By Sean Crose
First things first – Tyson Fury is pretty good for boxing. People have been talking away about the man since he bested Wladimir Klitschko in a heavyweight title throwdown late last year, and that’s nothing but a positive for the sport. What’s more, the towering Brit has made sure to keep himself in the news ever since by pretty much aggravating people on a regular basis. And while it’s true some are far too quick to get deeply offended these days, Fury is nothing if not a provocateur. Which is why, like him or not, he’s (I repeat) pretty good for boxing.
Indeed, this is the kind of guy who can bring in casual fans.
Here’s the thing, though – Fury’s behavior this past Saturday evening in Brooklyn was troublesome. Sure, it’s been getting a whole lot of attention, but there was something off putting about it that those who are applauding the man seem to be overlooking. In brief, Deontay Wilder had just won a tougher than expected fight by knocking out Artur Szpilka in truly brutal fashion, so brutal, in fact, that it looked for a bit like Szpilka might truly be hurt. Even though fans were assured the man would ultimately be okay, it was still disturbing to see the challenger be carried out of the ring in a stretcher.
Wilder, whose known for his own colorful antics, subsequently kept his showboating side in check by coming across as concerned and respectful. It was, simply put, the absolute wrong moment for the Tyson Fury Show. I know, I know, Fury was just doing what he has to do to make boxing relevant in the modern era. That’s understood – and appreciated. What isn’t acceptable, however, is the fact that Fury chose such a time to perform his crazy man routine.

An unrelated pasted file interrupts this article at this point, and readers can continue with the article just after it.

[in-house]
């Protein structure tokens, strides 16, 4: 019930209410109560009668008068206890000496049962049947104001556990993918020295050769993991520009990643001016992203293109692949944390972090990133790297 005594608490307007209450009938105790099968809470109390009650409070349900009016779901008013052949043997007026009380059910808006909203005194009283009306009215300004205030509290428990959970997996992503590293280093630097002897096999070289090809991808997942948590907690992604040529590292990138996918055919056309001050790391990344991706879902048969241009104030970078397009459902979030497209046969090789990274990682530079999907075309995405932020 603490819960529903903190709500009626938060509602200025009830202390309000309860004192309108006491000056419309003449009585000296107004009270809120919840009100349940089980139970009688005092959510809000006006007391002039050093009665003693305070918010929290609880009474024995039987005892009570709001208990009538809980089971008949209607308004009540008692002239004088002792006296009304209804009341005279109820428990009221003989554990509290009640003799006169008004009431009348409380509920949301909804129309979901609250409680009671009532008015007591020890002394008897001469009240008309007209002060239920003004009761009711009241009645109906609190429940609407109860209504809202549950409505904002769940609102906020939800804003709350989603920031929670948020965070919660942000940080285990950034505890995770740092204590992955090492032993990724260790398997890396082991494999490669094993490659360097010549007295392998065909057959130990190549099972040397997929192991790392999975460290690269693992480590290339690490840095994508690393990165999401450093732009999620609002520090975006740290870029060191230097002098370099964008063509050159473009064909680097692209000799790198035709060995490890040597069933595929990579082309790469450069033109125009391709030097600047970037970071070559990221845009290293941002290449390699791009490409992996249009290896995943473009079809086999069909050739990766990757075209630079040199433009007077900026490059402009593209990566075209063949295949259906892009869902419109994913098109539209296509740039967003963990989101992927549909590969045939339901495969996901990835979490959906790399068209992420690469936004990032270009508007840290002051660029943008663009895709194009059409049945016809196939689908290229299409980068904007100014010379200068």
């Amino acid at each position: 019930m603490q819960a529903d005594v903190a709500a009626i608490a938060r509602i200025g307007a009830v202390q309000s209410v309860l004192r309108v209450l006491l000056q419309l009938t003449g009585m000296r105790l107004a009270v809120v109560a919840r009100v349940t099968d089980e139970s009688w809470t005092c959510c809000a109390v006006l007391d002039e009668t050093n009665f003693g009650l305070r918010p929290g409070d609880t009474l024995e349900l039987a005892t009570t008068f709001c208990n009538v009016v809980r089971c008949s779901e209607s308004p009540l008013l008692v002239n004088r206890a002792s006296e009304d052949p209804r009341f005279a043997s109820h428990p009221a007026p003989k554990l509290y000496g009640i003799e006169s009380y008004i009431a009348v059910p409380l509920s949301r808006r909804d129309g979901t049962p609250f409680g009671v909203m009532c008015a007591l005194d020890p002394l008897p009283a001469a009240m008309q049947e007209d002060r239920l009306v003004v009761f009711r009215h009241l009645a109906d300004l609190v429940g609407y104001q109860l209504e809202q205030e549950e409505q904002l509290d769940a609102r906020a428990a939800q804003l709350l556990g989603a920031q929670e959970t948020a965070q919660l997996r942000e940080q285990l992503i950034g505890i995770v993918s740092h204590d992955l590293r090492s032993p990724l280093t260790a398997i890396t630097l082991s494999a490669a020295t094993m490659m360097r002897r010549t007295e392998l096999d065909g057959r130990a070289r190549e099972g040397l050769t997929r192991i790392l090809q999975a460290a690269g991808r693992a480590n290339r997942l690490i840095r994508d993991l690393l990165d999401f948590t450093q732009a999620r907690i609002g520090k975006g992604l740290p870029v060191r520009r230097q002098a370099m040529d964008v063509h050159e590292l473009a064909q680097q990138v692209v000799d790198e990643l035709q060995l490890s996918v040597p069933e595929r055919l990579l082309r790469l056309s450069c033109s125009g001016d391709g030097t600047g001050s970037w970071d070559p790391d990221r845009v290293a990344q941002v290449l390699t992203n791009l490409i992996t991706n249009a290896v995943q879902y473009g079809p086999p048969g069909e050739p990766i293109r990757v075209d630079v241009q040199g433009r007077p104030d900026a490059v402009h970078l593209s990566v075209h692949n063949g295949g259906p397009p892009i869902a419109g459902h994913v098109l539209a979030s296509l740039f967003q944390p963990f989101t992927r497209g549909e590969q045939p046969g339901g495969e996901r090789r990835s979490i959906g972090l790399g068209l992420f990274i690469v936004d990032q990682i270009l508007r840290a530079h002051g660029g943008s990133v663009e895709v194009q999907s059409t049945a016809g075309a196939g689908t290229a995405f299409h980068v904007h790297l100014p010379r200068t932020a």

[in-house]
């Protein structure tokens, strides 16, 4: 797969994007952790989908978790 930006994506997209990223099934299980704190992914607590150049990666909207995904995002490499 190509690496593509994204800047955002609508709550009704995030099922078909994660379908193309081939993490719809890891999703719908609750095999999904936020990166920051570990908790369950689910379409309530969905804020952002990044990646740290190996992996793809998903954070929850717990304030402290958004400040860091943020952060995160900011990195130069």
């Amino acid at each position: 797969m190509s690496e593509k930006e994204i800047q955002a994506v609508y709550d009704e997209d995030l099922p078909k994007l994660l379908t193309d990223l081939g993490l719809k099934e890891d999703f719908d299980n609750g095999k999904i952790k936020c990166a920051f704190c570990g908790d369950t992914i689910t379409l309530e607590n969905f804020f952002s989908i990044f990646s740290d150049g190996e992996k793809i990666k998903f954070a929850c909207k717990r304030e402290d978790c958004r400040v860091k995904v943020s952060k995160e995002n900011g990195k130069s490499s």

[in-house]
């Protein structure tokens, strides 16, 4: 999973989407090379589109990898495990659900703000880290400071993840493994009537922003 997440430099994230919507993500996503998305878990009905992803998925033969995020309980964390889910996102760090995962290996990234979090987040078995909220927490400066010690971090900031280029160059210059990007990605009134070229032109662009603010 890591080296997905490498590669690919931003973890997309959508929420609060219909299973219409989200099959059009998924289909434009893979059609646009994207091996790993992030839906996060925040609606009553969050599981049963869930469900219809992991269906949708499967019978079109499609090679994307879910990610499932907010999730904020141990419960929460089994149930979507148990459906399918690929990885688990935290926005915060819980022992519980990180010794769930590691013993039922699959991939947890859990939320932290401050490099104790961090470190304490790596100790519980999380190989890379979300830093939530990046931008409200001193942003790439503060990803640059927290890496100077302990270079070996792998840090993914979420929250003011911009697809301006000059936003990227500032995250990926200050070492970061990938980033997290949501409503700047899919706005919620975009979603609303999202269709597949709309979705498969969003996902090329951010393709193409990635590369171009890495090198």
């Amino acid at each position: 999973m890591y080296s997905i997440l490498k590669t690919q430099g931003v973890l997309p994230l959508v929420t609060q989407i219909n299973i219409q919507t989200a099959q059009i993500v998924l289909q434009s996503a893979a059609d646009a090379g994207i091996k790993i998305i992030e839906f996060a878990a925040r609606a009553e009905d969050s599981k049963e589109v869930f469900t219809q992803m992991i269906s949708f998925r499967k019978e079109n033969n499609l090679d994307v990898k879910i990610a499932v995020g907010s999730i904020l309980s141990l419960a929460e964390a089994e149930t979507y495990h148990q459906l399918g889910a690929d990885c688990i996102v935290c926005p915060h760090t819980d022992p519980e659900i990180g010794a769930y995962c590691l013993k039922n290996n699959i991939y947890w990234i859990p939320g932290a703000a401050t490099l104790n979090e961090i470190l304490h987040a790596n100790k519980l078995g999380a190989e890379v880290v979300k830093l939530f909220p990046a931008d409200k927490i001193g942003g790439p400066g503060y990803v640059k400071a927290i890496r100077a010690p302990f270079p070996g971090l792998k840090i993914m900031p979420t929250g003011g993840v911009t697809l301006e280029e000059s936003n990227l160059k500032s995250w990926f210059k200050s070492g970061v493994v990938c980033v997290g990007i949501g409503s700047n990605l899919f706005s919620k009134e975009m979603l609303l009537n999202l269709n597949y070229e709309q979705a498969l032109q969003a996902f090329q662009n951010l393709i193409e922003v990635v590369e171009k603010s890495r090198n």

For those who missed it – a subdued Wilder was being interviewed by Showtime’s Jim Gray after Szpilka had been taken out of the ring. Fury subsequently crashed the party, got in Wilder’s face on live television and started smack talking. The whole thing led to some high, albeit ridiculous drama, with both men literally getting in each other’s faces and Fury removing his jacket as if he were about to engage in a bar room brawl. In short, the countdown to a potential superfight was on…and, to be fair, none too soon. For boxing is in desperate need of buzz at the moment.
Still, it was simply not the time nor the place for such antics. Wilder, only slightly less an entertainer than Fury, understood as much. Fury didn’t. I don’t want to call the man selfish but his behavior was most certainly thoughtless. Had the fight ended on a different note, had Wilder won by a decision, for instance, the whole thing would have made for a daffy start to a new year and no one would be a bit upset. Things had almost taken a tragic turn, however, so a bit of emotional sobriety was in order.
Fury, unfortunately, proved unable or unwilling to let things just run their course. He had probably been planning the whole thing since at least the time his plane was flying over the Atlantic on its way to New York. It’s a loud era, after all, and the guy probably wanted to make a splash in front of a U.S. audience – especially a live one in the Irish-heavy northeast (Fury is the British son of Irish immigrants). Again, though, things took a too close for comfort turn…and he should have acted accordingly.
Still, at least in a business sense, Fury’s gambit seems to have paid off, for he’s the talk of the figurative town in the fight world at the moment. What’s more, fans seem to appreciate the energy he’s bringing to the sport. As well they should. Yet fans should also keep in mind that sometimes a degree of tact is in order.
Even in the rugged world of professional boxing.
Send this to a friend